carbohydrates did not differ markedly from the fat and carbohydrate intakes observed in other
]. However, the vast majority of women in this study did not meet the
Six months (n = 410)
0.76 (0.49, 1.18)
0.78 (0.51, 1.20)
aRelative risk (RR) estimates were obtained from binomial regression models. RR above 1 suggests an increased risk of folate deficiency for every one-unit
increase in the plasma folate. RR below 1 suggests a decreased risk of folate deficiency for every one-unit increase in the plasma folate.
bMultivariate estimates were adjusted for age in years (15±<26, 26±<36, 36), educational status in completed years (0±7, 8±11, 12), occupation
(unemployed, unskilled, skilled informal, skilled formal, business/professional), total assets (0±5, 6±8, 9±10), minimum dietary diversity score for women
(>5, 5), BMI, and the intake of wheat-based foods (<1 serving/day, 1 serving/day), vegetables (<1 serving/day, 1 serving/day) and total energy (kcal) at
cFolate deficiency was defined as plasma folate concentration <4ng/ml
dRestricted to 298 participants with follow-up at six and twelve months
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recommended intakes for folic acid intake before fortification. Similar inadequate intakes of
folic acid have also been reported among Tanzanian rural and urban children as well as among
the elderly population [
The mean serving per day of fortified wheat-based foods at baseline was estimated at 0.84,
confirming that wheat flour is an appropriate vehicle for fortification in this population. This
has direct implications for fortification programs in sub-Saharan Africa, where cereals,
including wheat flour contribute between 50±75% of energy intake, but two-thirds of the vitamins
and minerals naturally present in the unrefined staple are removed by the milling refinement
]. This fact, together with the wheat consumption observed in this study, amplifies
justification for wheat flour as a potent fortification vehicle and why mandatory fortification is
essential in this setting.
Plasma folate levels improved remarkably by month six of the study follow up, consistent with
the rollout and scale-up of national food fortification program. These findings are consistent with
other studies, that assessed the impact of the folic acid fortification programs[30,43±45], where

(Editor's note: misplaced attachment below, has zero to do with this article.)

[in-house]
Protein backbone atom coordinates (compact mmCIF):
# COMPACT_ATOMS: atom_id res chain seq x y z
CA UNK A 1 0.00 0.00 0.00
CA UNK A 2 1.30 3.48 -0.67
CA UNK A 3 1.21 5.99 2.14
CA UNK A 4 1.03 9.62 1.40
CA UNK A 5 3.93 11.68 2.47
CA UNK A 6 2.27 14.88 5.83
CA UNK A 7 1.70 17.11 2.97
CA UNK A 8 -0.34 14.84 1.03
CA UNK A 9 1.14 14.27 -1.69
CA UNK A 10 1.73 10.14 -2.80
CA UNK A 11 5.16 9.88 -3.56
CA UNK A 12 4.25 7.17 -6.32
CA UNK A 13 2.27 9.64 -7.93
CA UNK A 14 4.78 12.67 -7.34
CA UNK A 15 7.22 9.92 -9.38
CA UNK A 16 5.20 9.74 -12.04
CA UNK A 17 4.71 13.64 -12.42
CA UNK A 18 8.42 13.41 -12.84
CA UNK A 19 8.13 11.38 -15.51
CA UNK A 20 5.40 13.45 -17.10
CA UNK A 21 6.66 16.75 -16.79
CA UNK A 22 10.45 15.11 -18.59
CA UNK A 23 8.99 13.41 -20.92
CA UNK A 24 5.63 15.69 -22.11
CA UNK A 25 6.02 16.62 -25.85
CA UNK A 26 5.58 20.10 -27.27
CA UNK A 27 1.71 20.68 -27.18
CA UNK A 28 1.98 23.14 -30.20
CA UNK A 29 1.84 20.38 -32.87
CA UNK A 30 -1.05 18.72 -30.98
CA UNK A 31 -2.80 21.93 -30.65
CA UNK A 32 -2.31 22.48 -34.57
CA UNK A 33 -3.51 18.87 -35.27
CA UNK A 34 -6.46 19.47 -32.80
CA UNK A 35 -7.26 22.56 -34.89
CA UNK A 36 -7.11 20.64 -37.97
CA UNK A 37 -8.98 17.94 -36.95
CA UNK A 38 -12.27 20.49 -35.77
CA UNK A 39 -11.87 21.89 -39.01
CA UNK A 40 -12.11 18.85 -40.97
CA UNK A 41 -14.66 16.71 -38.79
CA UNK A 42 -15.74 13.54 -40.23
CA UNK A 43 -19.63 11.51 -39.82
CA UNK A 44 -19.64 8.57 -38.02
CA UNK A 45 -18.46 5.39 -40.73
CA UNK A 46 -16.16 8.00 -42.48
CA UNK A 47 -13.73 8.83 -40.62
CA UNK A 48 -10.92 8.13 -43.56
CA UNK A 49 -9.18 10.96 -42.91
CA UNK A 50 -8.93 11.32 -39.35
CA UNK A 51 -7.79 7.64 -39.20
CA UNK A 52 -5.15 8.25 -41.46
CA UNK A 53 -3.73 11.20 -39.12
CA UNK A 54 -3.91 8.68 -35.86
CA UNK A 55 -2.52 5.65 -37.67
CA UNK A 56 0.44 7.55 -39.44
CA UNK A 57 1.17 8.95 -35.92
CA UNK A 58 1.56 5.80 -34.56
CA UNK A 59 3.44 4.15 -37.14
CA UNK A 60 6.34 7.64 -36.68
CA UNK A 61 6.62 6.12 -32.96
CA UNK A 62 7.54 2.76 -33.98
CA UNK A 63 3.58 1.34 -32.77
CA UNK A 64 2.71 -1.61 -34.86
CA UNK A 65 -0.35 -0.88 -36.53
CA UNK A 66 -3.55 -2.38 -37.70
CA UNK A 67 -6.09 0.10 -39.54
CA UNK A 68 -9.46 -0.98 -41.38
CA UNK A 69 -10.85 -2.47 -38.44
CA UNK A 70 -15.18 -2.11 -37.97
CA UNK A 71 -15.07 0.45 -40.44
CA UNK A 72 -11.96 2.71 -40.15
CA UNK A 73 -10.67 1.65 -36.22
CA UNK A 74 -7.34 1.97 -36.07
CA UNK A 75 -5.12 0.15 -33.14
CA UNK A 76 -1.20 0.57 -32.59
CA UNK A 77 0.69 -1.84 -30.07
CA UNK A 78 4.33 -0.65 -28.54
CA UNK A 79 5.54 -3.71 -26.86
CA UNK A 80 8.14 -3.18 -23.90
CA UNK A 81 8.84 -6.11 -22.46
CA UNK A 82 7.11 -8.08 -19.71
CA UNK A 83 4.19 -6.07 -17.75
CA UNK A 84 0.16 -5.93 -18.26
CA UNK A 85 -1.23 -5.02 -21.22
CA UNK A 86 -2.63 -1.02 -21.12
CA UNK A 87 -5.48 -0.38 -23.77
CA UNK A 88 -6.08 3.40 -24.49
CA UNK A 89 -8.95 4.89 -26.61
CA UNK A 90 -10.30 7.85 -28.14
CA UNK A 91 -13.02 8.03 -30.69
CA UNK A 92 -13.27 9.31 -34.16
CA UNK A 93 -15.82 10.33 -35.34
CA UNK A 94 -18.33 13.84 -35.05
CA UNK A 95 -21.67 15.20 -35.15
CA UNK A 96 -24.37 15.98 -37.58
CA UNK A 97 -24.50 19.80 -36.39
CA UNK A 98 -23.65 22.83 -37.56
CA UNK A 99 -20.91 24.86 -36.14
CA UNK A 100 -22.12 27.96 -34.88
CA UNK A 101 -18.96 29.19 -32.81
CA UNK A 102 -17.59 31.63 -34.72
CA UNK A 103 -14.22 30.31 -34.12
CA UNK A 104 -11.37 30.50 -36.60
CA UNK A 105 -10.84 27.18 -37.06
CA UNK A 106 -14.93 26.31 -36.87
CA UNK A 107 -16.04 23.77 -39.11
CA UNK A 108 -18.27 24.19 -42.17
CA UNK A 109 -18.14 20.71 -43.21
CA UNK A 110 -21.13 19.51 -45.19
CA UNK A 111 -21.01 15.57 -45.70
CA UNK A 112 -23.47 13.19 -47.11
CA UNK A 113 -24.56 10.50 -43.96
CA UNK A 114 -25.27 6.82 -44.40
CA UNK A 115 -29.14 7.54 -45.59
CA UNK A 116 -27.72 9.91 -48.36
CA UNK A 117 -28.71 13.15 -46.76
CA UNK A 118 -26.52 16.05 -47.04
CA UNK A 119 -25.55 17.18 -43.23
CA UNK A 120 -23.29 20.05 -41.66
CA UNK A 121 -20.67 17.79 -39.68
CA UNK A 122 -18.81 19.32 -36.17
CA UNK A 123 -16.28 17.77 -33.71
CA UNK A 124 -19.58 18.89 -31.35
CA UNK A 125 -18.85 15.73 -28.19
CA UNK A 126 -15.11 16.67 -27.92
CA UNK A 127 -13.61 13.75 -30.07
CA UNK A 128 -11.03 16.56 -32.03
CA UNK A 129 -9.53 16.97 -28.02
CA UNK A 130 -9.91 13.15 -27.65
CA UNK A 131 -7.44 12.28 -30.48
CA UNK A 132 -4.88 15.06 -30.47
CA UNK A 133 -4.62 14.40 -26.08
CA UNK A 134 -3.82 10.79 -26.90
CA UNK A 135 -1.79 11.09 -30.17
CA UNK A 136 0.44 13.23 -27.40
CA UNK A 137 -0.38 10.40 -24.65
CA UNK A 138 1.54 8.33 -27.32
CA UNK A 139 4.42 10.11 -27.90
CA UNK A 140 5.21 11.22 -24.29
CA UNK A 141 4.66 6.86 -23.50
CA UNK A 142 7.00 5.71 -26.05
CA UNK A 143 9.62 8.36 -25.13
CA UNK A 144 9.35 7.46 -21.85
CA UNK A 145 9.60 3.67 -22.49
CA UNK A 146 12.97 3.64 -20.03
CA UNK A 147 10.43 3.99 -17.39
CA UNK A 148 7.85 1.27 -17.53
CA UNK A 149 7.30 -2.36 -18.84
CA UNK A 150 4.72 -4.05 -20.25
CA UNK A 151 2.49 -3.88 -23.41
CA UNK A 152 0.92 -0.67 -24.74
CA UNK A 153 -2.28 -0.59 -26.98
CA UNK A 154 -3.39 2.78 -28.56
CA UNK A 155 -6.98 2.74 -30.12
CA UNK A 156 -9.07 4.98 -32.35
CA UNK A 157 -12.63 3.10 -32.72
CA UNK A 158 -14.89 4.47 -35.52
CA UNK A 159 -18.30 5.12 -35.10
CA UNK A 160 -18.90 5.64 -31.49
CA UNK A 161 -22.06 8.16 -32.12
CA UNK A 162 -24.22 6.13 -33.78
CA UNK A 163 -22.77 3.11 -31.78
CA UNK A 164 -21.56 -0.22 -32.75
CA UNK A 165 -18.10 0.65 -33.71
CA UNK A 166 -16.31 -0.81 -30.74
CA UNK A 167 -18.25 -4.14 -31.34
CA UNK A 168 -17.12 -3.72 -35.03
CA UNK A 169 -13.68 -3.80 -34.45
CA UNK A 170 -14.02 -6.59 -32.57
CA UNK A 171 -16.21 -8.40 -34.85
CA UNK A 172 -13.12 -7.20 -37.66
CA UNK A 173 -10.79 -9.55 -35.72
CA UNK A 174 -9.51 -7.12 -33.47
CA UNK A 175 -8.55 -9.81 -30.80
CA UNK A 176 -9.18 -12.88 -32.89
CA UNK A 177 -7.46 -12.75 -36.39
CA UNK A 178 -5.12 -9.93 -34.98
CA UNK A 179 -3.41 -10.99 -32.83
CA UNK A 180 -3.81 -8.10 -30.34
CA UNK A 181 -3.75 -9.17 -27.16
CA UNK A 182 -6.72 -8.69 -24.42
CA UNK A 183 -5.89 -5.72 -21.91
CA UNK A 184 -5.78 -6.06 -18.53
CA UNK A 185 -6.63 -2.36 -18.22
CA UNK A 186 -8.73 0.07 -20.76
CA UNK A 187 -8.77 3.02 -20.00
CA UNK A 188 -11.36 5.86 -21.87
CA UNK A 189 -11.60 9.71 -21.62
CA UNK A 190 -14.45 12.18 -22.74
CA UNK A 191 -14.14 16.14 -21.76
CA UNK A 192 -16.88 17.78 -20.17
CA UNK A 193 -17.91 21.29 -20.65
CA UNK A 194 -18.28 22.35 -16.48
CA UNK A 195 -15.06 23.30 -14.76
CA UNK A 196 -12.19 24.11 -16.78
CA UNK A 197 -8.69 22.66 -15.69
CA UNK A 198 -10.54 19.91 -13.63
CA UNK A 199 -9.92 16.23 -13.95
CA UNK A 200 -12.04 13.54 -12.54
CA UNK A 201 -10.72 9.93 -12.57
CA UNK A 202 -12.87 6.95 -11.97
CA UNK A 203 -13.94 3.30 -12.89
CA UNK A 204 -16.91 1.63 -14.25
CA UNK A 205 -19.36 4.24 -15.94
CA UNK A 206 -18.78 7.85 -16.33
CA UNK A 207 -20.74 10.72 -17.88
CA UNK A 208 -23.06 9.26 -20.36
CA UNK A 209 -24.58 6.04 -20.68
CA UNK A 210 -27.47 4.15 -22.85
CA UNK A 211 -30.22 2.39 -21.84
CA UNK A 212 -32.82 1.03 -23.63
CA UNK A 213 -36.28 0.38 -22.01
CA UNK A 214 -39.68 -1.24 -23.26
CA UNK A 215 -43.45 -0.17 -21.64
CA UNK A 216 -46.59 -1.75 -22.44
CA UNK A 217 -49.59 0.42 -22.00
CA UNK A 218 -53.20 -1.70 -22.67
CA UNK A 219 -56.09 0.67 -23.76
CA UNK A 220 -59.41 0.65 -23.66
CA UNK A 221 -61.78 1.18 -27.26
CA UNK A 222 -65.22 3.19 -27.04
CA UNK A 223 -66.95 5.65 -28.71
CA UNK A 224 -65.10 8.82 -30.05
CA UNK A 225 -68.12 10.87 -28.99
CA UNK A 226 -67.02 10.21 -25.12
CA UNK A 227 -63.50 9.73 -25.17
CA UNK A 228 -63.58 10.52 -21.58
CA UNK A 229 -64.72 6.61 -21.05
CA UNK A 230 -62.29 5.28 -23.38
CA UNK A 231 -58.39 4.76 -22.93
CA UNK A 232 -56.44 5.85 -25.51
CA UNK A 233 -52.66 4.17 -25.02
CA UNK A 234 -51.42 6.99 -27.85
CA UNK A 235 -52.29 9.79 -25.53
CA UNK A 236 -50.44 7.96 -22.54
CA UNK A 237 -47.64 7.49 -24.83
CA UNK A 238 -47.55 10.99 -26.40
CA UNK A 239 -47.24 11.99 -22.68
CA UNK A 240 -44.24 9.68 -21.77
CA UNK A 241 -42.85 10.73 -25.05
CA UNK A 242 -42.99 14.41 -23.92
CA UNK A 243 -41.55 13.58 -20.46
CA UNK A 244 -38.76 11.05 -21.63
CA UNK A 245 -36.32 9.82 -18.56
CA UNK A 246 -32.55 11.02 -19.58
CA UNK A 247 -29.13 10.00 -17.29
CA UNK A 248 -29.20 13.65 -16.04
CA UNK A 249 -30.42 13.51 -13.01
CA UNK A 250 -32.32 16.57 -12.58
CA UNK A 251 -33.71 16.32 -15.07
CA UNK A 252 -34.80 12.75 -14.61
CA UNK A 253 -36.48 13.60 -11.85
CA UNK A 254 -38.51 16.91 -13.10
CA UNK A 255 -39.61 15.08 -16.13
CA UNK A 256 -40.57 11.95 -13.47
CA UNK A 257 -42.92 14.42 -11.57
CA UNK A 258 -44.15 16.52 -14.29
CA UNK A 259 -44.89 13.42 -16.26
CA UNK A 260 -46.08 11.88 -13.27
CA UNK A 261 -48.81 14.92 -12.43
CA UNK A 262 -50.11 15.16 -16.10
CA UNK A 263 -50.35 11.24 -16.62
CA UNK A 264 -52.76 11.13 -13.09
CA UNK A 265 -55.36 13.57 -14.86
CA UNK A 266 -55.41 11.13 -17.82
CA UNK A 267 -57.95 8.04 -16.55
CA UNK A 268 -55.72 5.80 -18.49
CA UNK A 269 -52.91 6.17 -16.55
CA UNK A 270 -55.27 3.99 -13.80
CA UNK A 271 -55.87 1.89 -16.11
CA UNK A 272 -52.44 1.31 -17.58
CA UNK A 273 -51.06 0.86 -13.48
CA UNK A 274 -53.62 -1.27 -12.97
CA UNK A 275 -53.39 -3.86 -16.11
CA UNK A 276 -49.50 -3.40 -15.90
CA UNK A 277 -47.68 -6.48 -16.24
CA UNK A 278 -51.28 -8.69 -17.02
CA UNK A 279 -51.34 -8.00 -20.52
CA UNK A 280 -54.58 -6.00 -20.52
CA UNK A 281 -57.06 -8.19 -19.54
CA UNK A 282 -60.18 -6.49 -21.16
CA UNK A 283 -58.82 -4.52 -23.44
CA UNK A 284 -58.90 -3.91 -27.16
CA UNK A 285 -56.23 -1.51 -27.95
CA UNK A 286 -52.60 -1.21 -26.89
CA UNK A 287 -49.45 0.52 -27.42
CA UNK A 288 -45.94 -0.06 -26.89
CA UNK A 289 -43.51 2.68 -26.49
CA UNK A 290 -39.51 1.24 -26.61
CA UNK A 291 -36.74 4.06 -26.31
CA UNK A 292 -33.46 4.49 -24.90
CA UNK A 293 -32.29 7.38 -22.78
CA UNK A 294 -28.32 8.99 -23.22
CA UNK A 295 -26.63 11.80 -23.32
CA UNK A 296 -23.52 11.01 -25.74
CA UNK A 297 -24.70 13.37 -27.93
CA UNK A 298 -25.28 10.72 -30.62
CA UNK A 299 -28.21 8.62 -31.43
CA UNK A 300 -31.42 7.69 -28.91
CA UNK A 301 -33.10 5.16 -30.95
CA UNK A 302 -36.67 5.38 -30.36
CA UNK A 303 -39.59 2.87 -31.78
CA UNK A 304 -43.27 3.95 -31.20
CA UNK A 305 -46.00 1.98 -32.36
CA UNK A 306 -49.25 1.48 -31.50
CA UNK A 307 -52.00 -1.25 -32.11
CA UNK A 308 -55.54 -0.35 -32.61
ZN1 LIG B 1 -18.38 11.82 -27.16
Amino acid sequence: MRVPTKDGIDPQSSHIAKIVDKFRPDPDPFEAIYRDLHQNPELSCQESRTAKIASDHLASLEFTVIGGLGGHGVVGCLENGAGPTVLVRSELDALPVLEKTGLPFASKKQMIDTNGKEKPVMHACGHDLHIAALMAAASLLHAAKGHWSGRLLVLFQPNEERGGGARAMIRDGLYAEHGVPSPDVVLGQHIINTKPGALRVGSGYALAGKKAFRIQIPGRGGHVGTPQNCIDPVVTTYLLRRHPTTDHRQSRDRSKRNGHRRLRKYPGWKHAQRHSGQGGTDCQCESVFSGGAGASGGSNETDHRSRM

significant increases in folate levels and declines in folate deficiency among women have been
reported. A decline in the incidence of neural tube defects in Tanzania can be anticipated based
on the decreased prevalence of folate deficiency observed, and in line with a 46% decline in NTD
]. Improving folate status may have other critical benefits. These
may include reduced a risk of cardiovascular diseases[
], a reduced prevalence of anaemia
], protection against other birth defects[
], and against allergies and hyper allergenic
], and improved pregnancy outcomes[3±5] as well as overall healthier aging[
Despite above-mentioned benefits, several countries have not yet mandated fortification
due to concerns for potential adverse effects from large-scale population based folic acid
]. Although the evidence is limited, these concerns include potential masking of
vitamin B12 deficiency[
] and presence of unmetabolized folic acid in serum[
this has shown to be less likely in countries where increase in folic acid consumption does not
exceed 400 μg/d [
]. Supraphysiological, and possibly even physiological, folate status may
potentially favour malaria parasite growth and inhibit parasite clearance effect for some
antimalarial drugs, hence increasing malaria recrudescence[
].Further risk-benefit analysis for
folic acid fortification assessing secondary outcomes of interest such as the masking of B12
deficiency, increased levels of unmetabolized folic acid, and supraphysiologic folate status is
warranted and important for future research. It is important noticing that about 50% of
women were still deficient at 12 months, suggesting that continued efforts to enhance
supplementation would be complementary[
Our study has several limitations. First, we did not collect and test food samples to assess
the amount of fortificant contained. This limits our ability to correlate the rise in plasma folate
levels with the levels of the fortificant in the foods. We therefore assumed that most of the
wheat-based foods consumed by the participants following the launch of fortification were
made from fortified flour. The slight reduction in the mean change in folate levels we observed